For more than two weeks, Rahman Bashir has been both anxious at the crisis unfolding in Sudan and appalled at the lack of action from the New Zealand Government to condemn it.  

The urban planner for Auckland Council has a lot of his family in the North African nation and felt so frustrated, he organised a demonstration at Aotea Square last Saturday to raise awareness and support.

“We feel very neglected, we feel unseen, unheard, unrecognised; because of how this crisis is being viewed,” he says.


Rahman Bashir speaking at a demonstration in Aotea Square, Auckland.

According to Bashir, the lack of concern for Sudan - which has been caught in a violent war since April 15 - stems from an expectation that this is the normal standard of life for African people.

"People expect us to have these crises. It’s expected for war to happen, for famine to happen, for humanitarian crises to happen.”

 Bashir says the response, or lack of, from the New Zealand government has been appalling.

He wants to see a special refugee category established for Sudanese people that’s similar to the one created for Ukrainians fleeing the Russian invasion. 

“While the Ukraine war is a valid reason to create special refugee categories, we’ve not even had a statement from our foreign minister, referencing the crisis at hand, let alone trying to create a clear refugee pathway for Sudanese people,” says Bashir.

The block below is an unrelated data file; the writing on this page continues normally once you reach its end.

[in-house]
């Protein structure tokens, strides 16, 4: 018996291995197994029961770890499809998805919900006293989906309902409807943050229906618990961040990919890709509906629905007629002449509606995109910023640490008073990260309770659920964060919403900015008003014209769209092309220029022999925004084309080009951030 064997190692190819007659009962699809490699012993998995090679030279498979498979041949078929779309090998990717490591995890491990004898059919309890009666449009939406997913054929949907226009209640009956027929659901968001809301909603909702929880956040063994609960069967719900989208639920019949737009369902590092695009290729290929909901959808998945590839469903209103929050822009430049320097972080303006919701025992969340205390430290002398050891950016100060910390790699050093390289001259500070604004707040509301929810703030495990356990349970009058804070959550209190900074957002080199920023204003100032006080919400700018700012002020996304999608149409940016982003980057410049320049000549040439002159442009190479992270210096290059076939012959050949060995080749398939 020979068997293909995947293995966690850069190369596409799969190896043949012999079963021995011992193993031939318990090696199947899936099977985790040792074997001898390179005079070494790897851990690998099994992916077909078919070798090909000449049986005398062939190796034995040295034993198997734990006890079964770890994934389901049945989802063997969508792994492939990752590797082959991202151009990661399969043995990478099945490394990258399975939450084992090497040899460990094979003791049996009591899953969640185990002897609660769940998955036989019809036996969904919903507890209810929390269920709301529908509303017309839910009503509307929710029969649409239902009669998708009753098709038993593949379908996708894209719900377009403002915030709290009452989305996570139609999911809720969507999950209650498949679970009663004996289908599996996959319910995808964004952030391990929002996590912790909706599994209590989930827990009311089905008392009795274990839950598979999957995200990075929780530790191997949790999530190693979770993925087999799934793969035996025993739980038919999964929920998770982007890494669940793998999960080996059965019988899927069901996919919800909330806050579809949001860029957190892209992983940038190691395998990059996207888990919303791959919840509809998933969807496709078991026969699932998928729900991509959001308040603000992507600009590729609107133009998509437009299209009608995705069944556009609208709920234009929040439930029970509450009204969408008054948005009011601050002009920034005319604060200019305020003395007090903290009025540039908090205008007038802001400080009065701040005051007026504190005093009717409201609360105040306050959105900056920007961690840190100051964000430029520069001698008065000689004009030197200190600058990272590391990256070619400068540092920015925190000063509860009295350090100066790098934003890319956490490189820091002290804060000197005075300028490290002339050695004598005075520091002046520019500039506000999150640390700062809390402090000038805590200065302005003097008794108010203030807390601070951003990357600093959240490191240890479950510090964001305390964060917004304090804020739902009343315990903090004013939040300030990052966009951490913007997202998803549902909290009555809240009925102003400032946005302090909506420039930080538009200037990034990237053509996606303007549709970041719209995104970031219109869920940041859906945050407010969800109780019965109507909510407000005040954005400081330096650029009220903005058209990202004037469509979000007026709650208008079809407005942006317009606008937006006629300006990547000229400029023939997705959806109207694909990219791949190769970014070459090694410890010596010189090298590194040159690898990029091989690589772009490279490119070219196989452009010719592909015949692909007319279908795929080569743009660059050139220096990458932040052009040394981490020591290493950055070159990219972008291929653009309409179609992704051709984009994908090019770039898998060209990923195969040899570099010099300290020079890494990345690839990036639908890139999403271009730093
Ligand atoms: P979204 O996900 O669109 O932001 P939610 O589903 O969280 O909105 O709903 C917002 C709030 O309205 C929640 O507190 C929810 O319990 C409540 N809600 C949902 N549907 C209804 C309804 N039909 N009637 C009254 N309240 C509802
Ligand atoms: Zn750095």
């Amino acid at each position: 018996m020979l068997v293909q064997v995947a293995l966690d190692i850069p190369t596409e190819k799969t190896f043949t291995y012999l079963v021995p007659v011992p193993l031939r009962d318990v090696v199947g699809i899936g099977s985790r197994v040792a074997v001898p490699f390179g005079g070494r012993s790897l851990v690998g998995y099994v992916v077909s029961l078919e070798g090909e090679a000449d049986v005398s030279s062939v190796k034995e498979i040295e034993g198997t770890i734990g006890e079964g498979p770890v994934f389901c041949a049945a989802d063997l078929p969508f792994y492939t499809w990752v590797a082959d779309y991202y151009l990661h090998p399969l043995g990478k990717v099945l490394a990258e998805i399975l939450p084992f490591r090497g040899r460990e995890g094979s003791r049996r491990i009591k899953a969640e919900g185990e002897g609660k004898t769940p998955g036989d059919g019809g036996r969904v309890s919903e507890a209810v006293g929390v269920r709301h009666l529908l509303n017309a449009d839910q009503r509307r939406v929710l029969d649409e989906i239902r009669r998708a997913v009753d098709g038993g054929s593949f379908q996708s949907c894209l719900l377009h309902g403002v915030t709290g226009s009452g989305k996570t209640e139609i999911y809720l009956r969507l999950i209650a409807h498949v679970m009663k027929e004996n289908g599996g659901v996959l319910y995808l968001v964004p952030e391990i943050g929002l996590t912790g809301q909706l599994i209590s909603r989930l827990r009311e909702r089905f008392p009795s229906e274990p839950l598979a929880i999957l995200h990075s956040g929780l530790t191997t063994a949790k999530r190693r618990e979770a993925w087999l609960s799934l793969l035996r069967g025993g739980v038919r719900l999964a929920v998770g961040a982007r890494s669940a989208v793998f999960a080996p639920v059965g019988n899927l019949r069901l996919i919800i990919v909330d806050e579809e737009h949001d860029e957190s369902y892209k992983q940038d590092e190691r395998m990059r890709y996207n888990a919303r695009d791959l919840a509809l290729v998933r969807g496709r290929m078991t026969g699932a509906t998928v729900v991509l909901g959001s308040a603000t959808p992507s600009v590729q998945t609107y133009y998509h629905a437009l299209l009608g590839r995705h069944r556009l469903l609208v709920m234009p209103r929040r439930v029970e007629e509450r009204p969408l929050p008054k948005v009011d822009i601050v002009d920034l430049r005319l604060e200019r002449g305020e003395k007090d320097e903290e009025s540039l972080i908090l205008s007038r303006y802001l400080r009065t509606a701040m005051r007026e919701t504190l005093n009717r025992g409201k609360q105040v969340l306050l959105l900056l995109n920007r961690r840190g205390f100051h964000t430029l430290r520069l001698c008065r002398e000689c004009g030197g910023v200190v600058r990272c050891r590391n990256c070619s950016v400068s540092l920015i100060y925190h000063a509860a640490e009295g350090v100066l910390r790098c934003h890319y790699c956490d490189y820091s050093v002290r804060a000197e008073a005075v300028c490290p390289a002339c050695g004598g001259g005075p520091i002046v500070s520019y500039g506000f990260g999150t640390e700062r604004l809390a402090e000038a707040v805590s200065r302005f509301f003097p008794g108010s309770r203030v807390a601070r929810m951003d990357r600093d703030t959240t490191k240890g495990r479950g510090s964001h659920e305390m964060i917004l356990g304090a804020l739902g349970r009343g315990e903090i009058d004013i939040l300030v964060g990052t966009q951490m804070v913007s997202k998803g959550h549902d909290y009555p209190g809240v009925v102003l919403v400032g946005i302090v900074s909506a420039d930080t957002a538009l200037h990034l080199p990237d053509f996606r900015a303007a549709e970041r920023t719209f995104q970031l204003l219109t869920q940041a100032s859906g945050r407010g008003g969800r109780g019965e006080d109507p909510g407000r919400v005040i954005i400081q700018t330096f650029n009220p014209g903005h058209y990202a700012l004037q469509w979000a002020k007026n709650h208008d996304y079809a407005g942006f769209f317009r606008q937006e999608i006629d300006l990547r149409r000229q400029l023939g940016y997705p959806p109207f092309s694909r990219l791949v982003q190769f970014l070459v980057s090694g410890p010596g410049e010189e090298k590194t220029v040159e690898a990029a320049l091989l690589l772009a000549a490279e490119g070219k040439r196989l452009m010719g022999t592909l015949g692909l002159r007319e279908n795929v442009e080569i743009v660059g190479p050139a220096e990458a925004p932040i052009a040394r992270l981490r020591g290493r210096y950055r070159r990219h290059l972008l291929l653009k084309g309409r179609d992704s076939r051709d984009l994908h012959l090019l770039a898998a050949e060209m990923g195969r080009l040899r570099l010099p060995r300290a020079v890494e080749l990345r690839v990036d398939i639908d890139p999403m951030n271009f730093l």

Rahman Bashir and his father. (Photo: Supplied)

It’s been a heartbreaking time for Bashir, especially as the security situation in Sudan unravels. 

“The RSF went to one of the most high security prisons in Khartoum and released prisoners. We’ve heard stories from people here in our community, where they’ve had loved ones go into their house, and they’re either asked to leave or killed,” he says. 

Once allies, now rivals 

Sudan is caught in a violent struggle between two top military commanders. 

The capital Khartoum is at the centre of the conflict between Sudan’s Armed Forces (SAF), led by army chief General Abdel Fattah al-Burhan and the Rapid Support Forces (RSF), a paramilitary unit led by chief Mohamed Hamdan Dagalo, also known as Hemedti.  

The RSF were formerly part of the Janjaweed militia which has been accused of carrying out atrocities in the Darfur region.  

Both men were allies in pushing out former long-time president Omar al-Bashir but their relationship fell apart as they tried to navigate the transition to a civilian-led democracy. 

Fending for themselves 

The violence has left the civilians of Khartoum stranded within their own homes, with fighter jets bombing parts of the city and street battles making it too dangerous to go outside.

The World Health Organization reported at least 413 people had been killed and 3551 had been injured up until April 26. The real number of dead is expected to be much higher. 

Access to food and water are scarce, while major power outages within Khartoum have left most with no access to internet or electricity.  

Healthcare workers are currently trapped by the fighting, stretching their scarce resources as much as they can. 

It’s estimated at least 70% of hospitals in Khartoum and neighbouring states have stopped functioning, leaving staff and patients trapped with no supplies to treat people with.